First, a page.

4 Ways to Repair a Friendship
In light of the political divide and extreme differences of opinion over the pandemic, friendships and family relationships have suffered. What can be done to restore peace?
You know that feeling of dissention that lingers in the back of your mind? It won’t totally go away until one of you makes a move to pick up the pieces.
Before forging ahead, evaluate the relationship. If you know it is a healthy and supportive one, keep pacing toward reconciliation.
Now reflect on how deeply rooted political views and responses to a pandemic are for each of us. Recognizing that someone you feel a sincere connection with does not line up with your core values can be rather hard to accept. In fact, polls suggest that singles on the dating scene find a prospective match as less attractive when they identify themselves as politically different. We have just emerged from a season of judgements from every direction and our differences in perspective are the ripest they have ever been.
The truth is, we are not as far apart as we imagine. Each political party has value and a perspective that is considerate of our fellow humans and country. As time passes and these divides fade away, the endearing characteristics of our friends will stand out to us more. Yet healing the wounds of things said in defense of our beliefs can feel as if we are stuck at an impasse. Supporting a candidate or party does not mean someone believes in every ideal represented. Oftentimes we adhere to affiliations sparked in our youth and hold to them like we do our heritage.
If you care about someone, you will naturally want to help them see the light by swaying their beliefs. But, remember they want to sway yours just as badly. Recognize that each of you are displaying your concern for the other in this way and at this point it is time to jump over the divide and head toward a brighter future with the friend you had pre-election or pandemic.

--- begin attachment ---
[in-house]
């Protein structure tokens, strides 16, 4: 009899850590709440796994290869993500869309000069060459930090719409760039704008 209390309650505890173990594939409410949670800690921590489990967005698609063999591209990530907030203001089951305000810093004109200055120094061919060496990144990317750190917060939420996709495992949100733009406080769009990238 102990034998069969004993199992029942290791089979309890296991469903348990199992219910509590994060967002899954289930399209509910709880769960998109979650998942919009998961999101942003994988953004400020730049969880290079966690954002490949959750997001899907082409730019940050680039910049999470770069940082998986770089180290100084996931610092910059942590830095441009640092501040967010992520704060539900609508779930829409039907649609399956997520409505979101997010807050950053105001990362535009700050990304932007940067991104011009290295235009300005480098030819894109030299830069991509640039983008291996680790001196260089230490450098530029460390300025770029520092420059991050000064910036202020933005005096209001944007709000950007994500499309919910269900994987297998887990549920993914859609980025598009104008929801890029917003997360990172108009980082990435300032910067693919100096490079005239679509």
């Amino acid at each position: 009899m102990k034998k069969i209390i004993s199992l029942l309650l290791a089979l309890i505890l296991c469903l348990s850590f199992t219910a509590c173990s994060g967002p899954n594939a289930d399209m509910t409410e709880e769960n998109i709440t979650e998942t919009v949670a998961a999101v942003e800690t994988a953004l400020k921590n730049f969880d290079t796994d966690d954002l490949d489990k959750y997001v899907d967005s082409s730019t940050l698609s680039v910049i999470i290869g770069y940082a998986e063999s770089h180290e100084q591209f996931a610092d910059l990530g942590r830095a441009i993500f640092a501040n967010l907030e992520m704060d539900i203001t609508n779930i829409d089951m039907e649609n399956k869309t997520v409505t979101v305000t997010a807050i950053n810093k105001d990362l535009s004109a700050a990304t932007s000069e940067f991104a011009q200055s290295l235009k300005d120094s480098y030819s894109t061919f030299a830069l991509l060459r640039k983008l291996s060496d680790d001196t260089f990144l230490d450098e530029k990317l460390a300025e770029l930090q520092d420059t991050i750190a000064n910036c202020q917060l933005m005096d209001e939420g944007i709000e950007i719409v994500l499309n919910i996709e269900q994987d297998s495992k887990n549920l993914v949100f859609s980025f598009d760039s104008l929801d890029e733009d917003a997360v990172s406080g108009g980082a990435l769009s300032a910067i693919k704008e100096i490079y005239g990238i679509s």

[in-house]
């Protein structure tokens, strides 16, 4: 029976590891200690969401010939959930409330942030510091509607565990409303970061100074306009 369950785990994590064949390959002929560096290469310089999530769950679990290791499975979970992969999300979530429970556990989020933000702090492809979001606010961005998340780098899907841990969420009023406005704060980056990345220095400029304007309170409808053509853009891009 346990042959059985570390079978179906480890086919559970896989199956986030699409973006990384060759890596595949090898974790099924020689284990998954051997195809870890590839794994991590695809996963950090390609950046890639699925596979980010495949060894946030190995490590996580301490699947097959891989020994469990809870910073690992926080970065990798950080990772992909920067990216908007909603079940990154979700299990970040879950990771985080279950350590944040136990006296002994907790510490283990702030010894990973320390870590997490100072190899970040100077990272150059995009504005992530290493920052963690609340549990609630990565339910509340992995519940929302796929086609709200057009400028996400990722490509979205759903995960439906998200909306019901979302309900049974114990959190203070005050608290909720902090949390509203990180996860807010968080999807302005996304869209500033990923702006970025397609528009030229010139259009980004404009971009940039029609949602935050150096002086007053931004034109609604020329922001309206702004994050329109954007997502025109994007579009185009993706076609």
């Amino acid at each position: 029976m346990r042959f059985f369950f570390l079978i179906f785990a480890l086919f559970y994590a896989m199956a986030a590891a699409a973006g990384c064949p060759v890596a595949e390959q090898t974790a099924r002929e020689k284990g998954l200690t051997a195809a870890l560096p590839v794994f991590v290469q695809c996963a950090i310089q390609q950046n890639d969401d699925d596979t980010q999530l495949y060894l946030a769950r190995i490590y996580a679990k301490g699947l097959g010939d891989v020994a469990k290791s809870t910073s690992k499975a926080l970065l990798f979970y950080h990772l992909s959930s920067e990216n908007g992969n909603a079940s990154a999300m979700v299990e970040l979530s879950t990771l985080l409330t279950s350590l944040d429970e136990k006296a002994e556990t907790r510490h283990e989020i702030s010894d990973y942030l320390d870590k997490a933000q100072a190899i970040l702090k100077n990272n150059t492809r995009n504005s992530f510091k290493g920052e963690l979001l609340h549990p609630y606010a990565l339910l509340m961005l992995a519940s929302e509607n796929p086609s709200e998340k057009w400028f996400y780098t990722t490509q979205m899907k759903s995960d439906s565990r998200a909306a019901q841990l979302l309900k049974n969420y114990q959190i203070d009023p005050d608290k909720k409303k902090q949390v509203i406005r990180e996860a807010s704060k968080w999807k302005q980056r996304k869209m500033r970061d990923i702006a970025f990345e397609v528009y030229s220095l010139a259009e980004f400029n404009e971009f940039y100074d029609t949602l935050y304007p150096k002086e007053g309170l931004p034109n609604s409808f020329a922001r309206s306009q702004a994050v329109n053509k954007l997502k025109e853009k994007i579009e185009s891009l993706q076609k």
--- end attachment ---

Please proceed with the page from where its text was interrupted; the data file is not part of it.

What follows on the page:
Making a repair requires a plan. Decide what methods of communication will work best for reaching out to this person. An email, text, phone call, or personal letter/card are options. A first attempt can be brief and simple to demonstrate you still care and want the relationship to continue. All of us want to feel respected, especially by those you consider friends. So, extend that respect by letting them know what you find special about them.
After offering respect and concern for your friend, follow up with a simple apology. For example: I’ve missed your smile and laughter lately. I think I offended you last time we talked and I’m sorry for that. We got a little wound up and I know we just see some things differently.
Reestablishing your connection is important while either tabling or completely tossing election discussions aside for the moment. When and if you agree to discuss your differences again, approach it through a new lens. Stick with discussing your belief without attacking or judging the opposite views. If you have felt hurt or attacked by your friend, use “I statements” to convey your feelings. “I felt hurt when you talked about …. but now I realize you weren’t directing that at me.”
Remember, this is an incredibly unusual season and we have gone through the worst of it. We need strong friendships to weather life’s storms. Social support is one of the most valuable protections from our stresses. If we pull together despite our differences, we will only get stronger.